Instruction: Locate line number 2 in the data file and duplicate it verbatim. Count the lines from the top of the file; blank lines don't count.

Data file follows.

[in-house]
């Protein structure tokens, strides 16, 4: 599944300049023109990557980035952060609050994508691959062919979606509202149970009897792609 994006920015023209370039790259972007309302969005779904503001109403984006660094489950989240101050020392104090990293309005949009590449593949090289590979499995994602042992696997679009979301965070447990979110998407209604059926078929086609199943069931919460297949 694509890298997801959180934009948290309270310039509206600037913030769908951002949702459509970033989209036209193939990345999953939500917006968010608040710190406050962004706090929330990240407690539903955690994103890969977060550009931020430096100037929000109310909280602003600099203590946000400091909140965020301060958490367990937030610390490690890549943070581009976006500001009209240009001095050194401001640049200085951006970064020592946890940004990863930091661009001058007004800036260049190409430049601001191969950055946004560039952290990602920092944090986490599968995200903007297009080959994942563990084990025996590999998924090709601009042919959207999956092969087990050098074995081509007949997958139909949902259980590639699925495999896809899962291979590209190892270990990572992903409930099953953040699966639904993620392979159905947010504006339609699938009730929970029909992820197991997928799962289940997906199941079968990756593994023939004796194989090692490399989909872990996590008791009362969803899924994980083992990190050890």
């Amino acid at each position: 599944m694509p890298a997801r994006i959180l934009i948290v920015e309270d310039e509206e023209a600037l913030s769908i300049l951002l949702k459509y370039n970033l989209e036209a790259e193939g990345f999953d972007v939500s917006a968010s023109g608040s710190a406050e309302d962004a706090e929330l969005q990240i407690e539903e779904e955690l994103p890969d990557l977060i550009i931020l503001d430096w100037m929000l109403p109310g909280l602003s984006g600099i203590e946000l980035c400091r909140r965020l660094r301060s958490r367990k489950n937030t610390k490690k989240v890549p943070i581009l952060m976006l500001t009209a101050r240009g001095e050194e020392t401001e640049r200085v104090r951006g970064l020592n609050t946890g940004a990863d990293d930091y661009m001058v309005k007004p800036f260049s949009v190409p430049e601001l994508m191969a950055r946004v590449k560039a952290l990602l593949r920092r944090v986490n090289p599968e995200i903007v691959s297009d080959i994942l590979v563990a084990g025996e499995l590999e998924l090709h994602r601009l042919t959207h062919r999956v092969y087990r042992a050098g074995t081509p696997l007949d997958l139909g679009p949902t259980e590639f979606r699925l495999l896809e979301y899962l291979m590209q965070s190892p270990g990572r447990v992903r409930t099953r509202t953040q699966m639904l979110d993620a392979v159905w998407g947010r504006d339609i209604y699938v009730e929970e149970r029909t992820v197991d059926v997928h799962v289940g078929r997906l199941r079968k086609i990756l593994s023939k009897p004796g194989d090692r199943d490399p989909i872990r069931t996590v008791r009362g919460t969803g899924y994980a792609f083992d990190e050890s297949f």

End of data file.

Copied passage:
């Protein structure tokens, strides 16, 4: 599944300049023109990557980035952060609050994508691959062919979606509202149970009897792609 994006920015023209370039790259972007309302969005779904503001109403984006660094489950989240101050020392104090990293309005949009590449593949090289590979499995994602042992696997679009979301965070447990979110998407209604059926078929086609199943069931919460297949 694509890298997801959180934009948290309270310039509206600037913030769908951002949702459509970033989209036209193939990345999953939500917006968010608040710190406050962004706090929330990240407690539903955690994103890969977060550009931020430096100037929000109310909280602003600099203590946000400091909140965020301060958490367990937030610390490690890549943070581009976006500001009209240009001095050194401001640049200085951006970064020592946890940004990863930091661009001058007004800036260049190409430049601001191969950055946004560039952290990602920092944090986490599968995200903007297009080959994942563990084990025996590999998924090709601009042919959207999956092969087990050098074995081509007949997958139909949902259980590639699925495999896809899962291979590209190892270990990572992903409930099953953040699966639904993620392979159905947010504006339609699938009730929970029909992820197991997928799962289940997906199941079968990756593994023939004796194989090692490399989909872990996590008791009362969803899924994980083992990190050890």